Jean Reynolds Page. Leaving before It’s Over. New York: Avon, 2010.

The illness of Lola’s mother changes the Vines family in ways that no one could have ever imagined. When her parents, Rosalind and Roy, married against the wishes of his parents and left Virginia for good, they assumed that they would never have to revisit that painful time. They moved to Linton Springs, North Carolina, made a family with their two daughters, Lola and Janie Ray, and have a happy life.

Unfortunately, Rosalind begins to notice strange rashes on her arms and legs and discovers that she has a blood disorder. Roy, heartbroken that he cannot afford her medical costs, makes a desperate plea to his parents to loan him money. They are still bitter about the way that he severed their relationship years ago, and they strike a deal with him: take home Luke, the grandson that they assume is his child, in exchange for the resources. Although this is an impossible decision, Roy is determined to save his dear wife.

No one in the Vines family anticipates the upheaval that Luke’s arrival causes. The parents and children ignore the small-town gossips who pounce on the story and quickly figure out how to function as a content family. However, Roy and Rosalind have a difficult time accepting the ongoing manipulation of Roy’s family, especially his twin brother, Mont. Although Lola, wise at sixteen, figures out the truth of Luke’s background, her parents go to great lengths to protect Luke’s feelings. Knowing the facts, they fear, would crumble his sense of self, and, because the family becomes so attached to him so quickly, they are especially protective of him.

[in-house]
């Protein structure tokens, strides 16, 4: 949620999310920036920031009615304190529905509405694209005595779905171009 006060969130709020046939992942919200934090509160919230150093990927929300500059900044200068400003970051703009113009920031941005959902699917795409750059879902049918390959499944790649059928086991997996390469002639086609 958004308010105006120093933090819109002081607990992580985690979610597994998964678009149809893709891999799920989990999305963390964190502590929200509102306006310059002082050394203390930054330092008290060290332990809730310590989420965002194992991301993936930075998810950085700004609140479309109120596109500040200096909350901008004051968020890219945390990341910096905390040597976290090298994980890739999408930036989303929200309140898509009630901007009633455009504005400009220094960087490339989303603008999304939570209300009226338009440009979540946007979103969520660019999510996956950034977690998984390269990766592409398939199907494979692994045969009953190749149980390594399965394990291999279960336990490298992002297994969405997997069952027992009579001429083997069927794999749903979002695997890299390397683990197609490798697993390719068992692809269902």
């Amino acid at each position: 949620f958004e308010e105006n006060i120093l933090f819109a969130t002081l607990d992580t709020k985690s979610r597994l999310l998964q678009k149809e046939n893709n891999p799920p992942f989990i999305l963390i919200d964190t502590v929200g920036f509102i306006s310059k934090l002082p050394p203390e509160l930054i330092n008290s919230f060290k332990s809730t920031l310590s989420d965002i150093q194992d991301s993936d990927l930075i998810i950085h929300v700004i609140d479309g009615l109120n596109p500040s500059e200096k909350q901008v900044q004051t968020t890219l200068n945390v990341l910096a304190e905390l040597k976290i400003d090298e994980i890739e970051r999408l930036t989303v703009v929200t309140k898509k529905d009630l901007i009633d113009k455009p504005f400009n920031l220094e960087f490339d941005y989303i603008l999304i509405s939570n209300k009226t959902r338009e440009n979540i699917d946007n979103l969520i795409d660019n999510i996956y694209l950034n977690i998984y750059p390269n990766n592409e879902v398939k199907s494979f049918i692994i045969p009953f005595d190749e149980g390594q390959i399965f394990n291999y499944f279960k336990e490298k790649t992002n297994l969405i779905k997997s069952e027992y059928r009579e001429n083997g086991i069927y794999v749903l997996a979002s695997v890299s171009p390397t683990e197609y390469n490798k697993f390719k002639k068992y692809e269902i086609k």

Although change comes quickly to the Vines, they maintain the core values of  their family: support and love.

This story is told through the observations and feelings of Lola, Luke, Rosalind, and Roy.

Check this title’s availability in the UNC-Chapel Hill Library catalog.

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Filed under 2010, 2010-2019, Novels Set in Fictional Places, Page, Jean Reynolds, Romance/Relationship

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